Inclusion Revolution: The Essential Guide to Dismantling Racial Inequality in the Workplace

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Everybody in.

The meeting’s about to start; the train is leaving soon; the car is idling; so pack it up and let’s go. We’re not leaving anyone behind and nobody can complain about being out of the loop if we’re together, so everybody in.

The book, Inclusion Revolution: The Essential Guide to Dismantling Racial Inequality in the Workplace,” by Daisy Auger-Domínguez, chief people officer at Vice Media Group, helps to ensure that no one is missed.

The best there is – that’s what you want for your business: the best employees for the positions that need to be filled. Now, says Auger-Domínguez, is the best time to add inclusivity to your hiring practices.

To start what she calls the “inclusion revolution,” business owners and hiring managers must “commit to… understanding who you are and what… barriers” your business has when it comes to BIPOC (Black, indigenous, and people of color) employees. Don’t allow yourself to say it’s “always been done” this way or that because even if it has, things can change.

Be sure to discuss your ideas with everybody on your team, and ask for careful referrals, Auger-Domínguez advises. Going the “friends and family” route may have worked before, but studies show that recommendations from those categories often result in new hires that are the same as current employees in race, gender, and identity.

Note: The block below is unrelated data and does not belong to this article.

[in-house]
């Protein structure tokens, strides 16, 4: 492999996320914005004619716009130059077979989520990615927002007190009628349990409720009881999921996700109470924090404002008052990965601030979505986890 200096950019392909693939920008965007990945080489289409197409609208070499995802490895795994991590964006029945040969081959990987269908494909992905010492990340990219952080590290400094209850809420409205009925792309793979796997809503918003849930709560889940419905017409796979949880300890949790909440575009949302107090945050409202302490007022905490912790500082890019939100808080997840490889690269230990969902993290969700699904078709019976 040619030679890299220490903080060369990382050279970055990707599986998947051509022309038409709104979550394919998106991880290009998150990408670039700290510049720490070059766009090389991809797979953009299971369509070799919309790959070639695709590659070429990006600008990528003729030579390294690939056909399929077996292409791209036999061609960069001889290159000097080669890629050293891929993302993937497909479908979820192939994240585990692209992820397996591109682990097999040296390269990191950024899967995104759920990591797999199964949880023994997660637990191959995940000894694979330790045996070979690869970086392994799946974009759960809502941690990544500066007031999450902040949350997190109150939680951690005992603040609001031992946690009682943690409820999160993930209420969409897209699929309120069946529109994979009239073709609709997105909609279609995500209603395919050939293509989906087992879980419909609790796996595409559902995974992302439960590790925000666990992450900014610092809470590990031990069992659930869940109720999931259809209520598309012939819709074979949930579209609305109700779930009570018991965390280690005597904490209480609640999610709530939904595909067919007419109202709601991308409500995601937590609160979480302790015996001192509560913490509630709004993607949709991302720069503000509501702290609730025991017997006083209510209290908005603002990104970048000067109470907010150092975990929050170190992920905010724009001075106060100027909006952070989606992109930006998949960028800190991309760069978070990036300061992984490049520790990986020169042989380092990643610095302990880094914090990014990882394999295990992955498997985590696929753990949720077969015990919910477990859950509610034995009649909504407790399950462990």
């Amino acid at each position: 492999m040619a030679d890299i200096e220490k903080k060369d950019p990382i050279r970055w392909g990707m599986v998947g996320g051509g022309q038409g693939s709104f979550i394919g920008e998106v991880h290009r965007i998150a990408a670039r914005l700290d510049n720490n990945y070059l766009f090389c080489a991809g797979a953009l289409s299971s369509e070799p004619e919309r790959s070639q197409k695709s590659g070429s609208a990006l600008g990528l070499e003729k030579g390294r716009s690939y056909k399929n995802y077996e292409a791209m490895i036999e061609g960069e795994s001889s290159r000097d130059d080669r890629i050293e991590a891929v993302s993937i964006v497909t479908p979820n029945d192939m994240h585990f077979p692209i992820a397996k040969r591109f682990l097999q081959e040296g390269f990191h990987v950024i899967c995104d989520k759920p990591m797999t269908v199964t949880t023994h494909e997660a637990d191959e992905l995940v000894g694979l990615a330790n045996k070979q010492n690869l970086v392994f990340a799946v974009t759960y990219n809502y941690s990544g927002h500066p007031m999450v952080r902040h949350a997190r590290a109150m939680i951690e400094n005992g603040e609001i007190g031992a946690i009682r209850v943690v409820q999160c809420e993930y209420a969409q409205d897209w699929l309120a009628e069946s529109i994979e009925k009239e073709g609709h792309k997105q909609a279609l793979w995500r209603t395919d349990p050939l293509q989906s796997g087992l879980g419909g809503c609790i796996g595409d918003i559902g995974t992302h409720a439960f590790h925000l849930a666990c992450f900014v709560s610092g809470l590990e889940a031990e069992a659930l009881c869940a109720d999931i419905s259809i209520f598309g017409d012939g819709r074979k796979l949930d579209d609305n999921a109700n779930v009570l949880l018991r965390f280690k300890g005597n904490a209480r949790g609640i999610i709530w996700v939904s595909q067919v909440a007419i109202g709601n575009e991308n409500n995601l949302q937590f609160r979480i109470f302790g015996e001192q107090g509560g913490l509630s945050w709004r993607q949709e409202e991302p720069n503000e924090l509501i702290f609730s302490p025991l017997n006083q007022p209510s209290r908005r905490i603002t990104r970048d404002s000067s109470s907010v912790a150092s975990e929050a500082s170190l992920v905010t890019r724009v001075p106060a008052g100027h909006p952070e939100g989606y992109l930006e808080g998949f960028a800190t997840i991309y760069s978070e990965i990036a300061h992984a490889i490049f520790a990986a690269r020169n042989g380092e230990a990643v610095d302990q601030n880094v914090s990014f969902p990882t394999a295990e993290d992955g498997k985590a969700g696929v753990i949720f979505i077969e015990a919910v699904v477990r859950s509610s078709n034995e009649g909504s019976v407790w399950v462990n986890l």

The author describes attitudes and action steps that are essential to keep the “inclusion revolution” going:

  • Use your privilege for change, but remember, “Privilege is a transient concept.”
  • Be bold with your goals and willing to acknowledge that progress is good but there’s always room to do better.
  • Know the legalities of inclusive interviewing and hiring, and make sure all managers are aware, too.
  • Try to ignore resumes or, at the very least, cover the names on them before you look them over; likewise, know how to use the right language when recruiting.
  • Change the way you interview by asking “better… questions.” Strive to focus on “culture add” rather than “culture fit.”
  • Use a good balance of mentorship and sponsorship to help employees get accommodated. Expect that you’ll get uncomfortable now and then.
  • And finally, check yourself constantly: what if you’re the problem?

Chances are that if you’re a business owner or manager, yours is not strictly an 8 a.m.-to-5 p.m. job. Your normal workday likely is considerably longer. And if you plan to take on the essentials of an “inclusion revolution” by yourself, you can count on some very late nights, too.

Indeed, there’s a lot to unpack in this book. There’s almost a full-time job’s worth of information to know, understand, and implement to do this thing right. The reward, says Auger-Domínguez suggests, lies in a diverse group of employees with a wider breadth of experiences to enhance the product or service your business offers.

Starting and following through with an inclusion revolution as Auger-Dominguez prescribes won’t be an easy process. Some businesses may even find it daunting. Readers may get the feeling that Auger-Domínguez has merely scratched the surface of what needs to be done to assure racial inclusivity.

Still, you have to start somewhere and “Inclusion Revolution: The Essential Guide to Dismantling Racial Inequality in the Workplace” is a good place to do so.